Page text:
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    Task 3: Word prediction Multi-tiers can also be also for

    word prediction, as the process is essentially the inverse of the rule induction of task #2: • given a set of rules which manipulates a sequence, in cases where the reflex of a proto-form is missing we could automatically generate the expected reflex from the rules inferred from other words, checking for cases where the reflex was subject to a major semantic shift ◦ Historical linguists have been doing this for centuries, but multitiers would allow us to partially automate the task, providing computer assistance to researchers
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    Future work We are developing the multitiers as an independent

    library for the Python programming language, with the intention of merging it with LingPy in the future. Possibility of annotating and testing different theories of phonological representation
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    References Blevins, J. 2004. Evolutionary Phonology: The Emergence of Sound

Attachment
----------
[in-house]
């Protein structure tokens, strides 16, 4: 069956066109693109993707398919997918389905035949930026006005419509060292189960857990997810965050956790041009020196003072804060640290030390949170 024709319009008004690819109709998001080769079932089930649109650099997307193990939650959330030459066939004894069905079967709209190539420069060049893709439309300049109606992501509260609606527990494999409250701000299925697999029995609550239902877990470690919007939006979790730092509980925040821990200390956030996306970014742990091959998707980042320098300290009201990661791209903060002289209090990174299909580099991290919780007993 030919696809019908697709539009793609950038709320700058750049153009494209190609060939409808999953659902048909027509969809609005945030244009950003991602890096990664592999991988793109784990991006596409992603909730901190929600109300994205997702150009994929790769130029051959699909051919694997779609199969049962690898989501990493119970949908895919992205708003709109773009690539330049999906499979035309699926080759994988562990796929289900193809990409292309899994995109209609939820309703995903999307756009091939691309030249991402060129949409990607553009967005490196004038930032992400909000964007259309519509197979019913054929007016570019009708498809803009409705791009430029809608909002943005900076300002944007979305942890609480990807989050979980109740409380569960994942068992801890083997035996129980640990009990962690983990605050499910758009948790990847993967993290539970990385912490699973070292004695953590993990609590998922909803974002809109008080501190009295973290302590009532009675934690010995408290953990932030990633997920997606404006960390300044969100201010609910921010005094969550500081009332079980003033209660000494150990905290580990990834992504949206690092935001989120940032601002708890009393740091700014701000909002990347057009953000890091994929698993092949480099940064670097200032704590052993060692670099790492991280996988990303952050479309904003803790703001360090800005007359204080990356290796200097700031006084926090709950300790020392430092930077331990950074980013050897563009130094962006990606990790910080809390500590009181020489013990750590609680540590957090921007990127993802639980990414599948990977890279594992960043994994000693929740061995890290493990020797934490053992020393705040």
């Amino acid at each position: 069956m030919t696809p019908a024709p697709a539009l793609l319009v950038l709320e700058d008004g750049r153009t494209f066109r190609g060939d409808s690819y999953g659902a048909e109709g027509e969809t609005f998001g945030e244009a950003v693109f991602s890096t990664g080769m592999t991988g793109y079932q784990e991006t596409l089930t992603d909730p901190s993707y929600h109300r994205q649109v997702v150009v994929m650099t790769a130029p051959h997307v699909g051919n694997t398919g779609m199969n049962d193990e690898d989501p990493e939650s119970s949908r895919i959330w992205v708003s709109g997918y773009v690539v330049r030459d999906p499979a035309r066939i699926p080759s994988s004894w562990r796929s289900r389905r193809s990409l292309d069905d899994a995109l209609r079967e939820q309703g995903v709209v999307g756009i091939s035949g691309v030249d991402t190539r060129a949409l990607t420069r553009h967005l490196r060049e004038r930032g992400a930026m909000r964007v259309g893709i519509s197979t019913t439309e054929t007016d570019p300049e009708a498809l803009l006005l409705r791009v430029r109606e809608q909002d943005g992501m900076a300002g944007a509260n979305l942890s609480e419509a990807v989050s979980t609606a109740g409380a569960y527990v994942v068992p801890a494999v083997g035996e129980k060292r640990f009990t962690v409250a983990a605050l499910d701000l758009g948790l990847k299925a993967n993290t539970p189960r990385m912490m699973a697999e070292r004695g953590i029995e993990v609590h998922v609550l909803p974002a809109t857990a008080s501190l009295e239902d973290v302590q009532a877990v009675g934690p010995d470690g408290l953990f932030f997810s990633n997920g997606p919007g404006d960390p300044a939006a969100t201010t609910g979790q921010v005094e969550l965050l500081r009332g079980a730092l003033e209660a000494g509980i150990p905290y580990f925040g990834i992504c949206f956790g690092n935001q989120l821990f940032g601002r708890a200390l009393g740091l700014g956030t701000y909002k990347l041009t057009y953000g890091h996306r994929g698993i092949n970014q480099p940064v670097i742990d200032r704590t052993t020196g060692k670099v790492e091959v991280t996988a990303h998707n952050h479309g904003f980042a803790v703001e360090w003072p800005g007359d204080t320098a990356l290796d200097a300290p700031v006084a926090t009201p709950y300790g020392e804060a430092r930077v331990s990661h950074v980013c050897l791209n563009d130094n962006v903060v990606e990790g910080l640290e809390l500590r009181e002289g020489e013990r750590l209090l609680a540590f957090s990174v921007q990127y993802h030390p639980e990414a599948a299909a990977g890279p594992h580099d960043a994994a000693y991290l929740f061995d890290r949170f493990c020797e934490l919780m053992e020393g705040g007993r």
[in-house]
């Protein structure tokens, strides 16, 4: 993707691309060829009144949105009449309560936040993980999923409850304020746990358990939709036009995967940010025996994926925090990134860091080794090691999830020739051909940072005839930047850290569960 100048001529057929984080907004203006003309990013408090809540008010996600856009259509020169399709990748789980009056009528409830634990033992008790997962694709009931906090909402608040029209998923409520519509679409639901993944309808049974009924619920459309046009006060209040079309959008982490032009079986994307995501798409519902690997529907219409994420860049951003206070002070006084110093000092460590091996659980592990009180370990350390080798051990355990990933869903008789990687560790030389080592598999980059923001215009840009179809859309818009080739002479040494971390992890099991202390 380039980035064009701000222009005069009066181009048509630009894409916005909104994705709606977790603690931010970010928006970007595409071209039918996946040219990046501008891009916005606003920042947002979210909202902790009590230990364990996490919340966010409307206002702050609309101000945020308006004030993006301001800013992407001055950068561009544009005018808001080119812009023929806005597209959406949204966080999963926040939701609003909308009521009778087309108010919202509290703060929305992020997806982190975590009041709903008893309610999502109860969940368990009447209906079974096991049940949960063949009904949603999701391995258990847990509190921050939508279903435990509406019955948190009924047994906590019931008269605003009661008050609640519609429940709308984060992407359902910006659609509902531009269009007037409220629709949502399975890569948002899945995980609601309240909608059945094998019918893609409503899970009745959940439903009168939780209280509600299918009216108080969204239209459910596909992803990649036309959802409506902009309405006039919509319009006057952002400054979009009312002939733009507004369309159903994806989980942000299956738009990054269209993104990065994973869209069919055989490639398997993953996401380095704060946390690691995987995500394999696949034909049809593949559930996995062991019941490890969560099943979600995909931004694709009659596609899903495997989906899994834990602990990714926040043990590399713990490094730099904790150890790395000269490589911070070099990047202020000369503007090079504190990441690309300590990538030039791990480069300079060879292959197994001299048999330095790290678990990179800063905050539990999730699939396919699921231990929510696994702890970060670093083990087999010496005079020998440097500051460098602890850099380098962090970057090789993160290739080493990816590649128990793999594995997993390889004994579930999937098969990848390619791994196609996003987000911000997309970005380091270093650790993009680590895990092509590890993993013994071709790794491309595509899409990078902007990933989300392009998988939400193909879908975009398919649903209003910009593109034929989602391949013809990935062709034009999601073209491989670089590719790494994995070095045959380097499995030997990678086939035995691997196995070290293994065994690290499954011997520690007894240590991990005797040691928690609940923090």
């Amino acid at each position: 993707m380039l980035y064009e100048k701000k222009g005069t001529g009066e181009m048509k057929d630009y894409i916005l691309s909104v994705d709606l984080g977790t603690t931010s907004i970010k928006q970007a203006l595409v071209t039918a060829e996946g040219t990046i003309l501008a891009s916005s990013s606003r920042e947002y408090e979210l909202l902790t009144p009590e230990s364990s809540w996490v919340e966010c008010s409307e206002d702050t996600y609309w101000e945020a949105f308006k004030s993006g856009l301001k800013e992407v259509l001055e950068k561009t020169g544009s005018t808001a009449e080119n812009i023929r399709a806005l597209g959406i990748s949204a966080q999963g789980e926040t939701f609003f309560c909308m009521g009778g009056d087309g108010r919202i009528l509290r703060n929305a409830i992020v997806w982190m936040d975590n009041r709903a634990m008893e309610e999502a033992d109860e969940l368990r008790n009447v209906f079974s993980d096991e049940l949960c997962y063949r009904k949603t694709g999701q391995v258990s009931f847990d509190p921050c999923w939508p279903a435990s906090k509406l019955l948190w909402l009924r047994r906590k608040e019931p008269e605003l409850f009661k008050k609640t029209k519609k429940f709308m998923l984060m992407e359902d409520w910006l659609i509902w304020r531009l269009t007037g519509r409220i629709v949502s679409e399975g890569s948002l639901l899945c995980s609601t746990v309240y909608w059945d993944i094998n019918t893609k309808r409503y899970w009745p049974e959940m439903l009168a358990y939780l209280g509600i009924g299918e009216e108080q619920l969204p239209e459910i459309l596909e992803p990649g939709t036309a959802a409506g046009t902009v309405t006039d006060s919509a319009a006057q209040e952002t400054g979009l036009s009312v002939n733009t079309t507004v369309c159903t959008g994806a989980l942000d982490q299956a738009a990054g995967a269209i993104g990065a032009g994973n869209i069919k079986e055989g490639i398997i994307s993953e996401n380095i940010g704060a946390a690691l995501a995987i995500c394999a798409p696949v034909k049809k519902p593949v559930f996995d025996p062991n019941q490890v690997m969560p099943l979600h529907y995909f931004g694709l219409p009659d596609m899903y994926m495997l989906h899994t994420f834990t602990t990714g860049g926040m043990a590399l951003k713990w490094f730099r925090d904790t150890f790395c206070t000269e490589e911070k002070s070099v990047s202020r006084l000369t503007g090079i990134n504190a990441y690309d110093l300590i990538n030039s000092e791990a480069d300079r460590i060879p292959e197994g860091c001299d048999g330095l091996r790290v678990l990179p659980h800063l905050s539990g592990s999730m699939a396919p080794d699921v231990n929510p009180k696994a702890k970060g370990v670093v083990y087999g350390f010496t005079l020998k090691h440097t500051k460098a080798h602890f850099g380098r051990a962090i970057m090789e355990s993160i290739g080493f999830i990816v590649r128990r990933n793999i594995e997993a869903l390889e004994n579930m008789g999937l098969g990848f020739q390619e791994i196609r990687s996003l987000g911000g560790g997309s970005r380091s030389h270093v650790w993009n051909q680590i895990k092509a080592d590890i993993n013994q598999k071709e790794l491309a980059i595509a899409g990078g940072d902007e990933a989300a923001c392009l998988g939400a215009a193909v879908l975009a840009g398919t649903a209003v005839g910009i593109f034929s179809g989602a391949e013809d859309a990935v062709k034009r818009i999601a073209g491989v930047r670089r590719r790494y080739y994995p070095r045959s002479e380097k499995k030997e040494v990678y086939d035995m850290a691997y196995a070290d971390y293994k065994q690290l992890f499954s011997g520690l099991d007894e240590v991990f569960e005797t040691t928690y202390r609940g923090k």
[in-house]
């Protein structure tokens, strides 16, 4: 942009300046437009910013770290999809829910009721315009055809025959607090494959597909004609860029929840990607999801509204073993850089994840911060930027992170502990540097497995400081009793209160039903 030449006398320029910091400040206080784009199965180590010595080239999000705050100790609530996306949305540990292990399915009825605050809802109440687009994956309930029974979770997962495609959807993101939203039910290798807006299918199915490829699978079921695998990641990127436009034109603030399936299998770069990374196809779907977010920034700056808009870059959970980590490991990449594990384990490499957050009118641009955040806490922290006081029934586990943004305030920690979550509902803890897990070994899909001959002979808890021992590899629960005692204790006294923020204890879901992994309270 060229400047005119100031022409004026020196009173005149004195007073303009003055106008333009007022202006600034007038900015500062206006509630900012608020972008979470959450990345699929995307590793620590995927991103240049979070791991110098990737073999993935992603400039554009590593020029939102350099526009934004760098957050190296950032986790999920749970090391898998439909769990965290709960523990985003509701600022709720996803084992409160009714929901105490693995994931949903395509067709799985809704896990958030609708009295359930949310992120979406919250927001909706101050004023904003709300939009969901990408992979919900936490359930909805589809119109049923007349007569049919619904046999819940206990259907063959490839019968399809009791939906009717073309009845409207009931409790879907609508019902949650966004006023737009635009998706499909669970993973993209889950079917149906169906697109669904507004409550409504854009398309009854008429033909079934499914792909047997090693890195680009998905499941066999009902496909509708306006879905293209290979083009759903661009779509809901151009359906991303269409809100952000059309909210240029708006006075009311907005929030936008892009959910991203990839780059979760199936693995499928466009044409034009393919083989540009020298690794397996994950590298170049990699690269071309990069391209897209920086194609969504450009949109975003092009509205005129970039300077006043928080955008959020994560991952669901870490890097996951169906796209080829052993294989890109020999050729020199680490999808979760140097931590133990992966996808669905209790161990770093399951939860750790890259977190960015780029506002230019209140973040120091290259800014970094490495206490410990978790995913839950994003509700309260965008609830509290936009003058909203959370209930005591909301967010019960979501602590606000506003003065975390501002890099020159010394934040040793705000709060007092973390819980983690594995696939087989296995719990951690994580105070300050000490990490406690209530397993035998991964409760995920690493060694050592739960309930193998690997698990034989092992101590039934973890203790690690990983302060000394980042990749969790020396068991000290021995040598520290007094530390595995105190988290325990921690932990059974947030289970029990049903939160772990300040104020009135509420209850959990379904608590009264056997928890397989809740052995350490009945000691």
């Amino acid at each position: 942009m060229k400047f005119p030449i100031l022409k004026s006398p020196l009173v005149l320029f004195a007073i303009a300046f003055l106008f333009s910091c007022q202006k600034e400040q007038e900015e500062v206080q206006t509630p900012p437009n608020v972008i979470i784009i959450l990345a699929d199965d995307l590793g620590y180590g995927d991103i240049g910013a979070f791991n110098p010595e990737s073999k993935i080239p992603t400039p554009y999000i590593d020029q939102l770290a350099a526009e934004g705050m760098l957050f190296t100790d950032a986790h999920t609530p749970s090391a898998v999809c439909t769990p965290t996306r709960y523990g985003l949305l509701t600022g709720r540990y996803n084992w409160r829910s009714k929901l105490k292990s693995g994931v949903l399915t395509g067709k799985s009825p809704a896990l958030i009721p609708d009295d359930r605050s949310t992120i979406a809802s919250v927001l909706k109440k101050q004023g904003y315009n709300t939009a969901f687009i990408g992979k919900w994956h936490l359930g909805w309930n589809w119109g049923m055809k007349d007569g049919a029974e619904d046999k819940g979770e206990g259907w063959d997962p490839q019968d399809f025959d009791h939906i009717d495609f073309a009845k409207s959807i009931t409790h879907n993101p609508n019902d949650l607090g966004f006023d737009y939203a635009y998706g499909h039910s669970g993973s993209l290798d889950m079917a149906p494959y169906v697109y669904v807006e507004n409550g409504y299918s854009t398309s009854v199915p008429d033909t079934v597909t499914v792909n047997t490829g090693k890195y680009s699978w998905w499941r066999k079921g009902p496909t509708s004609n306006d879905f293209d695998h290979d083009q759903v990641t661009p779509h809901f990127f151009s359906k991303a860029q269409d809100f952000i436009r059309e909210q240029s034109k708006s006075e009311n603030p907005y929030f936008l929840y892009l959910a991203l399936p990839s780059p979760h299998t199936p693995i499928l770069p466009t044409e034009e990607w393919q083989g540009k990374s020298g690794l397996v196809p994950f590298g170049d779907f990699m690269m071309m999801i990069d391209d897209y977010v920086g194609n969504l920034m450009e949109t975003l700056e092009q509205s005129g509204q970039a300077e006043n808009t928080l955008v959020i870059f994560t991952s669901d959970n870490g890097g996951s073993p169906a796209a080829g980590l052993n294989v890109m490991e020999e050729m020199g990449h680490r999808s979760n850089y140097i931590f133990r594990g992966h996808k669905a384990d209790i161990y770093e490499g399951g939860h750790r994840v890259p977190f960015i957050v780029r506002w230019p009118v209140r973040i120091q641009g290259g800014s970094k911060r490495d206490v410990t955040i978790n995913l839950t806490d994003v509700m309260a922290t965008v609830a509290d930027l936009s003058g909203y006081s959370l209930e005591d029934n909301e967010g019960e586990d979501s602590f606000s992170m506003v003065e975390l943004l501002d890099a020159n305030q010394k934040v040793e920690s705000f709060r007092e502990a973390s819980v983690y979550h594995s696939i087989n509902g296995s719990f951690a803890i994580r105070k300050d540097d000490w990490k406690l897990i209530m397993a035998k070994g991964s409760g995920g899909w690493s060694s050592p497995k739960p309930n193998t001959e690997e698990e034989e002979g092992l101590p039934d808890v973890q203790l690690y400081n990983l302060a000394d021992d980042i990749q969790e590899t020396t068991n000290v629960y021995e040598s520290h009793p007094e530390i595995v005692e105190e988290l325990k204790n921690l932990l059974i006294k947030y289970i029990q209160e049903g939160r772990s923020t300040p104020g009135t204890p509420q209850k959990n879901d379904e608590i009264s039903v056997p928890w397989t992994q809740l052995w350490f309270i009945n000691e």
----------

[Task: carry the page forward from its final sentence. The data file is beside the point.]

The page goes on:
Patterns. Cambridge University Press. Bouchard-Côté, Alexandre, David Hall, Thomas L. Griffiths, and Dan Klein. 2013. “Automated Reconstruction of Ancient Languages Using Probabilistic Models of Sound Change.” Proceedings of the National Academy of Sciences of the United States of America 110 (11): 4224–9. Chomsky, Noam, and Morris Halle. 1968. The Sound Pattern of English. New York; Evanston; London: Harper; Row. Durbin, Richard, Sean R. Eddy, Anders Krogh, and Graeme Mitchinson. (1998) 2002. Biological Sequence Analysis. Probabilistic Models of Proteins and Nucleic Acids. 7th ed. Cambridge: Cambridge University Press. Firth, John Rupert. 1948. “Sounds and Peosodies.” Transactions of the Philological Society 47 (1). Wiley Online Library: 127–52. Harris, Zellig Sabbettai. 1963. “Structural Linguistics.” Chicago University Press. Hartman, Lee. 2003. “Phono (Version 4.0): Software for Modeling Regular Historical Sound Change.” Santiago de Cuba. Jakobson, Roman, C Gunnar Fant, and Morris Halle. 1951. “Preliminaries to Speech Analysis: The Distinctive Features and Their Correlates.” Kluge and Seebold (2002): Etymologisches Wörterbuch der deutschen Sprache. De Grutyer. Ladefoged, P., and I. Maddieson. 1996. The Sounds of the World’s Languages. Phonological Theory. Wiley. List, Johann-Mattis. 2014. Sequence Comparison in Historical Linguistics. Düsseldorf: Düsseldorf University Press. List, Johann-Mattis, and Thiago Chacon. 2015. “Towards a Cross-Linguistic Database for Historical Phonology? A Proposal for a Machine Readable Modeling of Phonetic Context.” Leiden. Mielke, Jeff, 2008. The Emergence of distinctive features. OUP Oxford. Newman, J. and Anand, V. Raman, 1999. Historical Chinese Phonology: A Compendium of Beijing and Cantonese Pronunciations of Characters and their Derivations from Middle Chinese. Newcastle and München: Lincom. Wheeler, W. C., and Peter M. Whiteley. 2015. “Historical Linguistics as a Sequence Optimization Problem: The Evolution and Biogeography of Uto-Aztecan Languages.” Cladistics 31 (2): 113–25.